SWONK: Behind every good capitalist is -- (inaudible).
MALLABY: Another question. Another question. Anyone got a question? If you don't have a question, I've got a question, which is to -- oh, let's go right here.
QUESTIONER: What do we think about the Robin Hood tax?
MALLABY: Which particular version?
SWONK: Yeah, there's enough of them.
MALLABY: There's plenty of them out there.
QUESTIONER: (Off mic) -- taxes on all financial transactions.
MALLABY: Transactions tax. OK.
QUESTIONER: And it would have to be global to work, but it could fund quite a few things in quite different places. It certainly is politically appealing here --
QUESTIONER: -- I would imagine, though the financial lobbyists would certainly oppose it.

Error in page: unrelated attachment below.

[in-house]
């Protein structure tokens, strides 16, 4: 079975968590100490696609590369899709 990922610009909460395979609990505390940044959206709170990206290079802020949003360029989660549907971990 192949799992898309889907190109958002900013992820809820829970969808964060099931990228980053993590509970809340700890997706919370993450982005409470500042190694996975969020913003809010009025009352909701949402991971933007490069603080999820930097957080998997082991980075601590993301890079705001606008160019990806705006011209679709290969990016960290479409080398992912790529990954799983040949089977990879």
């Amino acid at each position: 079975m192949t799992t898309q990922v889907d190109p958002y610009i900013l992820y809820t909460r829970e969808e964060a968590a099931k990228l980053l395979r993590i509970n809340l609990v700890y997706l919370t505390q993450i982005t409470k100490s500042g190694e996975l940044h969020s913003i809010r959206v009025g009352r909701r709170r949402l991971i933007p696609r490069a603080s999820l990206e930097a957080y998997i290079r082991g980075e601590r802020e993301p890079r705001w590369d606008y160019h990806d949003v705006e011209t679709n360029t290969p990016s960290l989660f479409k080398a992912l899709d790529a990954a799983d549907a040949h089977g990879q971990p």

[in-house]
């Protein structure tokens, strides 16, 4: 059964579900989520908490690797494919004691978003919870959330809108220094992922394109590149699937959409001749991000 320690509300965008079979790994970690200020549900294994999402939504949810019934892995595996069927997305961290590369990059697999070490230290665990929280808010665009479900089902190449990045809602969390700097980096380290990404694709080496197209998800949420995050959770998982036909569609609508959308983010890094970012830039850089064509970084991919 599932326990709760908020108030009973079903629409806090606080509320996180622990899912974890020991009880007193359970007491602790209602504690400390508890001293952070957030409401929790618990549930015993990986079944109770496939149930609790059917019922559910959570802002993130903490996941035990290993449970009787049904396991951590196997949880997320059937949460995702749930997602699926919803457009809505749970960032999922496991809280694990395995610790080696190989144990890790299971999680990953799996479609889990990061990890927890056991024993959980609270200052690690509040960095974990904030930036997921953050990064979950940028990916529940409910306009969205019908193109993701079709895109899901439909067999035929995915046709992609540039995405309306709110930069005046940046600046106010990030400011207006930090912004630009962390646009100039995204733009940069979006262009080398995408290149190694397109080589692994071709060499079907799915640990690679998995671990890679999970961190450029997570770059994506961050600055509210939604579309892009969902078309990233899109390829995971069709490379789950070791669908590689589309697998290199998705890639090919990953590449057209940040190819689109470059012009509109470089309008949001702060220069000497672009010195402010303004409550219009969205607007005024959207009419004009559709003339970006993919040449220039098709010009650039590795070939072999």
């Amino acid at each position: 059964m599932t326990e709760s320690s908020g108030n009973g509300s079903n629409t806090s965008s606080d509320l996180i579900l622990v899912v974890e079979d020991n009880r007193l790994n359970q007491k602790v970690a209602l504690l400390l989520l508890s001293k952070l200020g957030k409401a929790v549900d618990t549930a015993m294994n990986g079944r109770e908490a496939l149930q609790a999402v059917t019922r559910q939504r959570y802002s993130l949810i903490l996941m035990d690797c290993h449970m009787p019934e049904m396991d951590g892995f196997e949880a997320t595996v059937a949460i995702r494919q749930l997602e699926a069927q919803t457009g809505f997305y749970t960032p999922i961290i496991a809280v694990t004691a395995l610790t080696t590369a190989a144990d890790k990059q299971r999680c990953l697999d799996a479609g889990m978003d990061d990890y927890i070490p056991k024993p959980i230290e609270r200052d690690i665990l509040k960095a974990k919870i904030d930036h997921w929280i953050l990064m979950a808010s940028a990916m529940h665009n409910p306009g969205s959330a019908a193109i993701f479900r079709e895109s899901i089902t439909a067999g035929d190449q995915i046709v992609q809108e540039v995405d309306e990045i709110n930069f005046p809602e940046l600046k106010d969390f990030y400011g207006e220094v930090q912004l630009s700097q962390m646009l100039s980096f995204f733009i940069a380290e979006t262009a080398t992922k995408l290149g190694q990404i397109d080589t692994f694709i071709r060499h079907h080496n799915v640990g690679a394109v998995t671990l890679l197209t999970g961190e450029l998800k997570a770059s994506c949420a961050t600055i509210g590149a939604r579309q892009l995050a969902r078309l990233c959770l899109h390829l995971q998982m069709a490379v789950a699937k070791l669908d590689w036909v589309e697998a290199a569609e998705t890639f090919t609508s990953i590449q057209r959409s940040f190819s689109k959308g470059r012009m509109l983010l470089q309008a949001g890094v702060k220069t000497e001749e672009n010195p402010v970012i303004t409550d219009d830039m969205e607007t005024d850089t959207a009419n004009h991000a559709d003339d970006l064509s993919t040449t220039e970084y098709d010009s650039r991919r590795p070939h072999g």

SWONK: They're pretty strong.
QUESTIONER: But the public could --
MALLABY: Anybody want to take that?
ALEXANDER: I'll take it. Well, first of all, I think they would be extremely difficult to implement in a practical way. The simple point that the location of trading at this point is pretty arbitrary and could easily move. People don't recognize the fact that the floor of the New York Stock Exchange at this point is only a prop for CNBC. (Laughter.)
SWONK: (Laughs.) (Inaudible.)
ALEXANDER: No, seriously. The real action is in a server farm in New Jersey. And people do not fully appreciate the degree to which electronic trading means that you can locate this stuff anywhere. The numbers that people project on those things are based on volumes of trading -- that are based on a market structure which is driven by this very high-frequency trading that could collapse in a heartbeat. And so the notion that you could raise a lot of money on this, unless literally you had it everywhere, and I mean including the Caymans and all the potential offshore places -- which I just, frankly, don't think is practical.